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Facts about the Moon

The Moon travels around the Earth.

The Moon travels around the Earth in a circle called an orbit.

icon How long does it take the Moon to orbit the Earth?

The Moon takes about 27 days (27 days, 7 hours, 43 minutes, 11.6 seconds) to go all the way around the Earth and return to its starting position.

The Moon's orbit around the Earth is a slightly squashed circle called an ellipse.

icon What is a Lunar Month?

A lunar month is the time the moon takes to pass through a complete cycle of its phases and is measured from New Moon to New Moon. A lunar month is about 29.5 days (29 days, 12 hours, 43 minutes, 11.6 seconds)

icon Why is a Lunar month (29.5 days) longer than the number of days it takes the Moon to orbit the Earth (27.3)?

Whilst the Moon is orbiting the Earth, the Earth is constantly moving because it is orbiting the sun. The Moon therefore travels slightly more than 360° to get from one new moon to the next. Thus the lunar month is longer.

icon How old is the Moon?

The Moon is 4.5 billion years old.

icon Which direction does the Moon travel around the Earth?

Looking down from the north pole we would see the Moon orbiting counterclockwise from west to east.

Did you know?

The moon moves toward the east in our sky by about 12 degrees each day.

The moon rises in the east and sets in the west

icon How far is the Moon from Earth?

The Moon is about 250,000 miles (384,400 kilometres) from Earth.

   Travelling by car:
   Travelling by rocket:
   Travelling by light speed:
130 days
13 hours
1.52 sec

icon How fast does the Moon travel around the Earth?

The moon orbits Earth at an avaerage speed of 2,288 miles per hour (3,683 kilometres per hour).

The Moon travels at different speeds during different parts of its orbit. It moves slowest when it is at furthest distance from Earth. The Moon moves fastest in its orbit when it is closest to Earth.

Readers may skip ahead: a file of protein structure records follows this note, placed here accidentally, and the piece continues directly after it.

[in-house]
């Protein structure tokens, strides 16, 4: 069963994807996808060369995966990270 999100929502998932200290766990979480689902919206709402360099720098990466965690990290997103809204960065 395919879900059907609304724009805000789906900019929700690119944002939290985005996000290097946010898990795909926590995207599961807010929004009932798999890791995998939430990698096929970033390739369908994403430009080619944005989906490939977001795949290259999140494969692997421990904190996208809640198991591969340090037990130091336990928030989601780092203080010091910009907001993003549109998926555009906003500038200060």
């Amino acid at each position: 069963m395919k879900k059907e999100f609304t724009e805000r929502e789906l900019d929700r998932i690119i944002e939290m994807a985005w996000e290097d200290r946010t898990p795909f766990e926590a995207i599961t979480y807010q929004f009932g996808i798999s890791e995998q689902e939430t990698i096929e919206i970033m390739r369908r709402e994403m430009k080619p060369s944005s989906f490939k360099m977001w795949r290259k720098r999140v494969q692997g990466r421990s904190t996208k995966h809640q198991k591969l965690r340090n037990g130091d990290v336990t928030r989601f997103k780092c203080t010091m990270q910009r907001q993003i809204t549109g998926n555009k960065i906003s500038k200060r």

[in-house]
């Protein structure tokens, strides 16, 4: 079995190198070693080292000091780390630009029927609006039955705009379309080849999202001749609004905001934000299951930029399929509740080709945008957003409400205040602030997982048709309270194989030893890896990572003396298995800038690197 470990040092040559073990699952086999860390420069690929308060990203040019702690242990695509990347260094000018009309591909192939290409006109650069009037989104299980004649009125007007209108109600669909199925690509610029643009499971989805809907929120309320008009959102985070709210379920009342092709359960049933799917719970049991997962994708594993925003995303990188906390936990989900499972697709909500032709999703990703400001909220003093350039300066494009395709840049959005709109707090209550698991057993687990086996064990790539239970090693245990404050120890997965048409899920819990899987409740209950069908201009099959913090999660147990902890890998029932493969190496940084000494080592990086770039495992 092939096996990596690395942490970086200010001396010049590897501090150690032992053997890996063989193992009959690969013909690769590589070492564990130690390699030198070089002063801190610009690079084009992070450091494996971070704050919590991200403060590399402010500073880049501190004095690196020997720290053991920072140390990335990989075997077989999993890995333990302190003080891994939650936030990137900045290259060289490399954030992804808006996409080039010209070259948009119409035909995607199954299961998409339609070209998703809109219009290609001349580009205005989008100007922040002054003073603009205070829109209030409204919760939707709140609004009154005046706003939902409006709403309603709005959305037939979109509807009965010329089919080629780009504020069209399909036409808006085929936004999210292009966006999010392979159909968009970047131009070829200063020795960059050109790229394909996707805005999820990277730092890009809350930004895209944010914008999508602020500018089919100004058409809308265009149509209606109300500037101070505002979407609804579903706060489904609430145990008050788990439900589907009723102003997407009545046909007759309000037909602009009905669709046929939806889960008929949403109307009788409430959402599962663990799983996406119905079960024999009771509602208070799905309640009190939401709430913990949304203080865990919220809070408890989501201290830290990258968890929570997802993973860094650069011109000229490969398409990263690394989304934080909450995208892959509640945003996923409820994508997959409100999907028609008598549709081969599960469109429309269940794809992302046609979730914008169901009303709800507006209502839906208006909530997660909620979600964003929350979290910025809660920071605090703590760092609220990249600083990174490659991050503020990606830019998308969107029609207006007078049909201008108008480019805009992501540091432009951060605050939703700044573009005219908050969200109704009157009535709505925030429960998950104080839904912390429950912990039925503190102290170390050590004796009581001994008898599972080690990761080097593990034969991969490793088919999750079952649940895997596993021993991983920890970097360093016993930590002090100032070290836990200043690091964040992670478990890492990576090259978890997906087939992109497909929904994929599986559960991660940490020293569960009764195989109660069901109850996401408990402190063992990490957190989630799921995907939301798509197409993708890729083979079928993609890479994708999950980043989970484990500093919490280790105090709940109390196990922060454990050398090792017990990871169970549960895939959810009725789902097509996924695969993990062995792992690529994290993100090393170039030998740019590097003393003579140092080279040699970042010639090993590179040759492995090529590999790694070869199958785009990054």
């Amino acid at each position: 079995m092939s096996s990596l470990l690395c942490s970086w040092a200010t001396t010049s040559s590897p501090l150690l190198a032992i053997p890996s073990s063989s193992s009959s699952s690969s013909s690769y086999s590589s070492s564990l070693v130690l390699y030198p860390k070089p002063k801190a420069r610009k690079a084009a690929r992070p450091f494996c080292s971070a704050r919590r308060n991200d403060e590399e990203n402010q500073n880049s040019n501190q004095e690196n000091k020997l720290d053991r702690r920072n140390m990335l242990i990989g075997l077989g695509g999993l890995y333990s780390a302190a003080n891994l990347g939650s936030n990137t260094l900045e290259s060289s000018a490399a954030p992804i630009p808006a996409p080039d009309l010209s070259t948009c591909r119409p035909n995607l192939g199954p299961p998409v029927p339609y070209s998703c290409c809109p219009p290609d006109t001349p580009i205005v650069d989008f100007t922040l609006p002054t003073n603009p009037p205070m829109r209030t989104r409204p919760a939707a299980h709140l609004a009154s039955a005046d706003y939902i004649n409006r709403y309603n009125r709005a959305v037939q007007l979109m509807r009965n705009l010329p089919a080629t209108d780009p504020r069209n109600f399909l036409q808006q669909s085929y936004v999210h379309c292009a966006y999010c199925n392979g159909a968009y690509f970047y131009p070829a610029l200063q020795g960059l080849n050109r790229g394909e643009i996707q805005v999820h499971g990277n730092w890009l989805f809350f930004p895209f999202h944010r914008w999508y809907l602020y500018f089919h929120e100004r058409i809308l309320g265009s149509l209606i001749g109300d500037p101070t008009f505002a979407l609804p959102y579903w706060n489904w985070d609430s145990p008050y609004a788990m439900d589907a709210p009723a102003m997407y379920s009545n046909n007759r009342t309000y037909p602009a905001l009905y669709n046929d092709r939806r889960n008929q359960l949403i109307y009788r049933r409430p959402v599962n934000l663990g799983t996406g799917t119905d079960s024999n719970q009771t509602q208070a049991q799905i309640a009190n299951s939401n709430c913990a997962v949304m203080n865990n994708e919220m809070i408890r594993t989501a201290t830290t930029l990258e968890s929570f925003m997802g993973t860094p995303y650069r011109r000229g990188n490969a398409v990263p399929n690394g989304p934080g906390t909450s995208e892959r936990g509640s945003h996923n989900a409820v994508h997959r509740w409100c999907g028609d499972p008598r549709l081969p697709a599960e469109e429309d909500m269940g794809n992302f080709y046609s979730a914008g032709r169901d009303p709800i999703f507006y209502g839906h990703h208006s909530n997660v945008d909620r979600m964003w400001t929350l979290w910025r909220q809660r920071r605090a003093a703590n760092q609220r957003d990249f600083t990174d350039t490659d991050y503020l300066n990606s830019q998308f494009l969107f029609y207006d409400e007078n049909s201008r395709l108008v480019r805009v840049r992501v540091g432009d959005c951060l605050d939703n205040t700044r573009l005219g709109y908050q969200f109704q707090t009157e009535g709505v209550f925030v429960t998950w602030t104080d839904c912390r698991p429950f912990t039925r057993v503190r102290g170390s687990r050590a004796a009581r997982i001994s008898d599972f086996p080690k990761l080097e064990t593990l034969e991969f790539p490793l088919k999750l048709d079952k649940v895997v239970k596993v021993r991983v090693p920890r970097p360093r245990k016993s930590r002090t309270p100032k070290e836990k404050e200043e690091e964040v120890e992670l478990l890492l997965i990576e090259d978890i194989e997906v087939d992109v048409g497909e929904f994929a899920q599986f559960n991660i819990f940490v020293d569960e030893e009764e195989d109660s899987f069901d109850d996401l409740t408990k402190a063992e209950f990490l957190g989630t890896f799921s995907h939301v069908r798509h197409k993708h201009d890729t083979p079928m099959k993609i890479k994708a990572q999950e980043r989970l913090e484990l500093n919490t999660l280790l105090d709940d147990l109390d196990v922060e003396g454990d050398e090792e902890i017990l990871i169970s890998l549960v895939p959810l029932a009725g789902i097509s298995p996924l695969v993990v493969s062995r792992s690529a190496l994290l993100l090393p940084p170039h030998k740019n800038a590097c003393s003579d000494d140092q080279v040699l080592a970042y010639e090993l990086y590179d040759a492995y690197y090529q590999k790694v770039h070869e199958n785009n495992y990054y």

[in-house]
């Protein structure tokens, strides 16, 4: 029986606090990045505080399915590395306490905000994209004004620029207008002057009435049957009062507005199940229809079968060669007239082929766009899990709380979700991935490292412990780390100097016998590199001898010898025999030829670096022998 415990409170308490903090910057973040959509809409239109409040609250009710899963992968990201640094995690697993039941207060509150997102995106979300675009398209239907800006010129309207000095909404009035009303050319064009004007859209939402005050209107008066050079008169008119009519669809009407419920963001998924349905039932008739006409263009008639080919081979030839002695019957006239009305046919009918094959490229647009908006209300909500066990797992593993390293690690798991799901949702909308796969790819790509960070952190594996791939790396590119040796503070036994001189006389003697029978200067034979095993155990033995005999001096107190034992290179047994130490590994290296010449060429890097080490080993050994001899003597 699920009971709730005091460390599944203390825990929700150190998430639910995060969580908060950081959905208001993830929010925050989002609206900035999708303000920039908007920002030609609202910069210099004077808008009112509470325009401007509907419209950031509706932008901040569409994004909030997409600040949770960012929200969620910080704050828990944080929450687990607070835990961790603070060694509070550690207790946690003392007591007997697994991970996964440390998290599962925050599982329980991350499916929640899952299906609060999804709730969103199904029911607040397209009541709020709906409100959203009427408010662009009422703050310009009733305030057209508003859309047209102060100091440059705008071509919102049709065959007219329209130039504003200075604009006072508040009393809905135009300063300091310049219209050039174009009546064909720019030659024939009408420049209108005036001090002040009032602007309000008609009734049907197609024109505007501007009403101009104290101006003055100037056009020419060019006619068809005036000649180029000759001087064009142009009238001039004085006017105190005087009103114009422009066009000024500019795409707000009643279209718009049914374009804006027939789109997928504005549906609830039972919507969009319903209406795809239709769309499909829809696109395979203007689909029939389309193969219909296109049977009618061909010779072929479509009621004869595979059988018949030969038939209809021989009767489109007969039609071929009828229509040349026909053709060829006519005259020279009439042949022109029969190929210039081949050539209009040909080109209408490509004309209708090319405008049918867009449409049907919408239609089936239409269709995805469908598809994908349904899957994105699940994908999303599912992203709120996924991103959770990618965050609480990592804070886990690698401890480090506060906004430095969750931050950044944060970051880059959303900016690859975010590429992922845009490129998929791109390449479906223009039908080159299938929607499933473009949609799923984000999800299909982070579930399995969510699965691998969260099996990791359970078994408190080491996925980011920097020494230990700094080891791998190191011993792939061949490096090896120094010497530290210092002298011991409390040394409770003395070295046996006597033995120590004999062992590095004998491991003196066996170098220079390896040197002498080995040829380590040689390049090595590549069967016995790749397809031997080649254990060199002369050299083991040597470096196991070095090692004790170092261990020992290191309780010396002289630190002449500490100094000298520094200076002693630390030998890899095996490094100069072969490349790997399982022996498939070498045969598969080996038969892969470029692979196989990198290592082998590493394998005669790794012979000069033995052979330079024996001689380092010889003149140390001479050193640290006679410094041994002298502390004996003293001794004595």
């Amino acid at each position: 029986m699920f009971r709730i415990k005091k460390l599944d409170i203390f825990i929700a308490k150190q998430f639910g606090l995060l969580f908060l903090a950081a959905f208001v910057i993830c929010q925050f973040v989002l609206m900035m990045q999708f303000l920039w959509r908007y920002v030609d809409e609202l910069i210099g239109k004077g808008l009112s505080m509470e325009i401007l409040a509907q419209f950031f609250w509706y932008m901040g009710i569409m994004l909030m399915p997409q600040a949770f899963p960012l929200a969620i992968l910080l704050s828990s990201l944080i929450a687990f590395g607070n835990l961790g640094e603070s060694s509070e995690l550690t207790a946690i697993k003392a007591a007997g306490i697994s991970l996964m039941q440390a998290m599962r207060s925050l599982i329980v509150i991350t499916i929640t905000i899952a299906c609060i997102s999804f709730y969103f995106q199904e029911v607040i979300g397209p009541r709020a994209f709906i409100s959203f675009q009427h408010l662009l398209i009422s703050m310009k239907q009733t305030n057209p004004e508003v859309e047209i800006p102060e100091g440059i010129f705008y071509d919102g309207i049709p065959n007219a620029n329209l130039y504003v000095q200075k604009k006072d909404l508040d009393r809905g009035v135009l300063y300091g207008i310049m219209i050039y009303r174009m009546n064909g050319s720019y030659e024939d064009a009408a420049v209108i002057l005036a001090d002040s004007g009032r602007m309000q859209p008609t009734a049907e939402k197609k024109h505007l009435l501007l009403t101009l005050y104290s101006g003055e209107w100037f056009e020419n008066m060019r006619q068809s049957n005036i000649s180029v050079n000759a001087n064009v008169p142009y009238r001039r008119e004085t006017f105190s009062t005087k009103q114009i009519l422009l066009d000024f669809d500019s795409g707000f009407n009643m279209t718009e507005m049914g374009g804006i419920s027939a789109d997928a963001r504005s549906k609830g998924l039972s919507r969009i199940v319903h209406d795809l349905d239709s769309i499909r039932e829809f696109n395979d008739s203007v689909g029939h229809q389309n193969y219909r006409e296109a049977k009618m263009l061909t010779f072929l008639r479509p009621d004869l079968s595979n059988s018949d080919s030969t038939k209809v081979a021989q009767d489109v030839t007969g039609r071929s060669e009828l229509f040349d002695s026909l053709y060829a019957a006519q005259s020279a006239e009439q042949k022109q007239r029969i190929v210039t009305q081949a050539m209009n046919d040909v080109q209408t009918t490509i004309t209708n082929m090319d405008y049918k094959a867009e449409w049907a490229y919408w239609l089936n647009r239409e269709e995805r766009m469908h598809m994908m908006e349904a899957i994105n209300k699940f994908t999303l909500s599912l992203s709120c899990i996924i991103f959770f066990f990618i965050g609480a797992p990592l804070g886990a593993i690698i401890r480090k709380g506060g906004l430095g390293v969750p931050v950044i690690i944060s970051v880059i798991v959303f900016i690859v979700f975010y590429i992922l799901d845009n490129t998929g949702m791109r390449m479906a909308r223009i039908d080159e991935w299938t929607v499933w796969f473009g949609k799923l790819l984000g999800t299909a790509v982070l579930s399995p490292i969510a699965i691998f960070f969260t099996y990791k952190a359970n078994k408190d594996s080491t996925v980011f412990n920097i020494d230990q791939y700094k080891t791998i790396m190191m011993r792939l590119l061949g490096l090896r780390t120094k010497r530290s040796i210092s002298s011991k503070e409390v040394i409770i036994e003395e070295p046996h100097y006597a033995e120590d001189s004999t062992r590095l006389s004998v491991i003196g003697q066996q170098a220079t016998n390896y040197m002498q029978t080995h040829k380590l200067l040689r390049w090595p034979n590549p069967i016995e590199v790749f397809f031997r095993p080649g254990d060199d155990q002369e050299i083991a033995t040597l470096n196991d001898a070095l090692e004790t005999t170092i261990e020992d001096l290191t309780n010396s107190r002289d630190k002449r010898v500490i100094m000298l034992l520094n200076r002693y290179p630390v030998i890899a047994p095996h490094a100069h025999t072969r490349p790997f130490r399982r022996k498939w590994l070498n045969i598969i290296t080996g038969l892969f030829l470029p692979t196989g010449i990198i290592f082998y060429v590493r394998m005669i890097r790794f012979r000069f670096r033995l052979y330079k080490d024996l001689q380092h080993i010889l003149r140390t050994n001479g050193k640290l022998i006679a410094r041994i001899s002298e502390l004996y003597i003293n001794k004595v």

icon What distance does the Moon travel around the Earth?

The Moon travels a distance of 1,423,000 miles (2,290,000 kilometres) around the Earth

icon How wide is the Moon?

The Moon has a diameter of 2,000 miles ( 3,476 kilometres).

The surface of the Moon has about the same area as the continent of Africa.

icon What is the surface of the Moon like?

The surface of the moon has many things on it such as craters, lava plains, mountains, and valleys. Scientists believe the craters were formed around 3.5 to 4.5 billion years ago by meteors hitting the moon's surface.

moon print

The Moon has extremely thin atmosphere

Water was discovered on the moon in November 2009

With so little atmosphere, the moon has no weather and hardly any protection from the sun.

Footprints left on the Moon by Apollo astronauts will remain visible for at least 10 million years because there is no erosion on the Moon.

icon Why can we see the Moon?

The Moon is not a light source, it does not make its own light.

The moon reflects light from the sun.

We can see the Moon because light from the Sun bounces off it back to the Earth.

If the Sun wasn't there, we wouldn't be able to see the Moon.

The Sun always lights up (illuminates) one side of the Moon.

The Moon appears to change shape but what we are actually seeing is the Moon lit up by the light from the Sun in different ways on different days.

icon The Moon and the tides

tideThe moon causes many of the tides in the Earth's oceans. This is because of the gravity force between the Earth and Moon.